Free Press Journal

US envoy to India stresses on improving trade ties

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Kolkata: Describing US President Barack Obama’s visit as “transformative”, that brought US-India relations to a new level, the American envoy to India Sunday said improving the economic ties was a key area.

Speaking on the occasion of a book launch here, US Ambassador Richard Rahul Verma said the US was endeavouring to become India’s “best partner”.

“This was a visit which pushed the relationship to a different level. The best line of the visit is that the president said India and US are natural partners, we know that. But, he said, we want to be India’s best partner,” said Verma.


“We articulated different vision for our relationship and talked about cooperation in East Asia, on maritime issue, humanitarian issue, combating terrorism. We issued something called the Delhi declaration of friendship – something we haven’t done with any other country,” he said.

About economic ties, Verma lamented the low volume of two-way trade.

“Economic and trade ties were major issues during the talks and it has been agreed to increase the two-way trade by at least five time the current volume.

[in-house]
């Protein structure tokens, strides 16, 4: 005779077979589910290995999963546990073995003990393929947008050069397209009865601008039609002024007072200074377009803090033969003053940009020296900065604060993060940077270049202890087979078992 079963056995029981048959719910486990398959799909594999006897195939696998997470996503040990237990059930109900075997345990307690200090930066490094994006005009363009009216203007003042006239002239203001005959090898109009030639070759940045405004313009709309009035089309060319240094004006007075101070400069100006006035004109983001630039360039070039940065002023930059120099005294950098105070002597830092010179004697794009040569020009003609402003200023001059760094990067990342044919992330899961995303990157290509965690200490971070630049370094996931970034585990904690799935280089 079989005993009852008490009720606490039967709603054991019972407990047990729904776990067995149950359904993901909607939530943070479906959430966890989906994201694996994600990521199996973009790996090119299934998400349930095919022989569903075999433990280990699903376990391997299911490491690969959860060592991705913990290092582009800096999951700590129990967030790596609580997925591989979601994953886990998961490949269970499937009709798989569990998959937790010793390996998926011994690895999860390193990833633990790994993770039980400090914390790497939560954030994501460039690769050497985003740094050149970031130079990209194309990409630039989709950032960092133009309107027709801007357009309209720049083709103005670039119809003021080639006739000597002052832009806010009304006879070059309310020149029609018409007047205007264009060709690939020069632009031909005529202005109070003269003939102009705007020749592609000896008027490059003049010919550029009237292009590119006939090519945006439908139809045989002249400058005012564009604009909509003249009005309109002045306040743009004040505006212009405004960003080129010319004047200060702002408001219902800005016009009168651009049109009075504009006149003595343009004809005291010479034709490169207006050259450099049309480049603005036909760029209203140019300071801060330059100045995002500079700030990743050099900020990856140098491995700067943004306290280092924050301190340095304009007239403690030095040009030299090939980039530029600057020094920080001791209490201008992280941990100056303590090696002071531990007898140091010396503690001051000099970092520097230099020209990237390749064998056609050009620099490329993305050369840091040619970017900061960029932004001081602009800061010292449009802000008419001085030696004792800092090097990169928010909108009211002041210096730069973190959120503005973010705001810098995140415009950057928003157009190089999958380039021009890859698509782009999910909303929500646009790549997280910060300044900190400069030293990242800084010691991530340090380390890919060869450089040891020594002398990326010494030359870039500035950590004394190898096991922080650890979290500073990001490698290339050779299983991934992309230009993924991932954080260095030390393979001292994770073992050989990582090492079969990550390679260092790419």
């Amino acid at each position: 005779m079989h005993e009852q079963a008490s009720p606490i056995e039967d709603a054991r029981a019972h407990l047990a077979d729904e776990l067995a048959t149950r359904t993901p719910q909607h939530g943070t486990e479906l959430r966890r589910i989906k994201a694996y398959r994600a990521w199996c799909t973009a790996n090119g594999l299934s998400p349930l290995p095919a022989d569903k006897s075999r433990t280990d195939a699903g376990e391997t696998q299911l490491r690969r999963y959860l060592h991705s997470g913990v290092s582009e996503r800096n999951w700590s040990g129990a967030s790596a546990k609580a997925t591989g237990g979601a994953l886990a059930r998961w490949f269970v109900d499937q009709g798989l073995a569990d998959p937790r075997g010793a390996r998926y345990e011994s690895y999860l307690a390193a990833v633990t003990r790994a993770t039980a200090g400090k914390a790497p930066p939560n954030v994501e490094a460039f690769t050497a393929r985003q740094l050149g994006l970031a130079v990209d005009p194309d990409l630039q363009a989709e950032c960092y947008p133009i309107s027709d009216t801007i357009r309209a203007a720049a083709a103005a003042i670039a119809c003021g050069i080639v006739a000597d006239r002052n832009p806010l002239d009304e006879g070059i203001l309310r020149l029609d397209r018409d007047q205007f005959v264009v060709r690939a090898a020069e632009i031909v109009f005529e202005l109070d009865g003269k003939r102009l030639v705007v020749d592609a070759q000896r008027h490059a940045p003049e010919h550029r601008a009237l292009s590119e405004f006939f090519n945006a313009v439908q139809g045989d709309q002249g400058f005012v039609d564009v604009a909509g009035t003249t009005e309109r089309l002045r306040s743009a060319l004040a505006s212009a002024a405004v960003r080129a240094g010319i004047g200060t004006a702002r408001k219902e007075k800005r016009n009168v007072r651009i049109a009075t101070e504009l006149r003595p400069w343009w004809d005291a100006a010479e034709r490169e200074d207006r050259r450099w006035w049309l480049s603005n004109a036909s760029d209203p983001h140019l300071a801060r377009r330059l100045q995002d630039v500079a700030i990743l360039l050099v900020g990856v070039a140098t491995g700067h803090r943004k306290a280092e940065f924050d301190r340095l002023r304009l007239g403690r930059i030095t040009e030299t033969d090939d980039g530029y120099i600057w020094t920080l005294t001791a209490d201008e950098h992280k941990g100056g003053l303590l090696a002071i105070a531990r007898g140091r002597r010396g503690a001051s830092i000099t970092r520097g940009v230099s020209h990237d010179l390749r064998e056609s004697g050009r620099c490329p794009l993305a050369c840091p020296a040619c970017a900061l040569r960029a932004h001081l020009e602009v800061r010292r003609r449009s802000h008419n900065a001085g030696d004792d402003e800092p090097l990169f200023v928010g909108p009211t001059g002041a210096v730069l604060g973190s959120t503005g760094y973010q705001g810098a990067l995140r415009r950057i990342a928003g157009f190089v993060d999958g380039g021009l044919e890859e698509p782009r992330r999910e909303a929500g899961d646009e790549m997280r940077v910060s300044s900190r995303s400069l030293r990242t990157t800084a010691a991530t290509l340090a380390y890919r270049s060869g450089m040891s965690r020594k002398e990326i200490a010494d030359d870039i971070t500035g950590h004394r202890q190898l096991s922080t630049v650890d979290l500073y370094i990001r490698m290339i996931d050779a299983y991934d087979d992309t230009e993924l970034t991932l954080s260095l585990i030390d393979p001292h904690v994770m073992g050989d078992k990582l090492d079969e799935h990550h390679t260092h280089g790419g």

“While the current trade volume is satisfactory, the percentage of export that go from US to India is two percent and vice versa its one percent, so we are barely reaching our potential,” he said.

Launching Swadesh Chatterjee’s “Building Bridges: The Role of Indian Americans in Indo-US Relations”, Verma said US and India have agreed to collaborate on jointly designing and producing defence equipment besides signing a 10 year deal for joint military exercises.

“We had quite breakthrough in defence, signing a 10-year deal to bring our militaries together, we will do more training, more exercises. We agreed to start building and designing things together. We have picked four projects that we going to work on jointly and also formed two working groups for military assistance,” he said.

About the civil nuclear pact for which Chatterjee played a key role in pushing the deal, Verma credited the heads of the two countries for finally clinching the deal that had been in the limbo for a decade.

“We had a breakthrough understanding in the civil nuclear deal which had got stuck in the liability issue since the day it was passed. But it took the leaders of the two countries to get the breakthrough. This is surely a great pathway forward not just for US or other companies but for India’s ability to generate non carbon-based electricity,” added Verma.

“The president during his departure told me that now, it was the time for the hard work to begin, and we are ready to begin that hard work,” he said.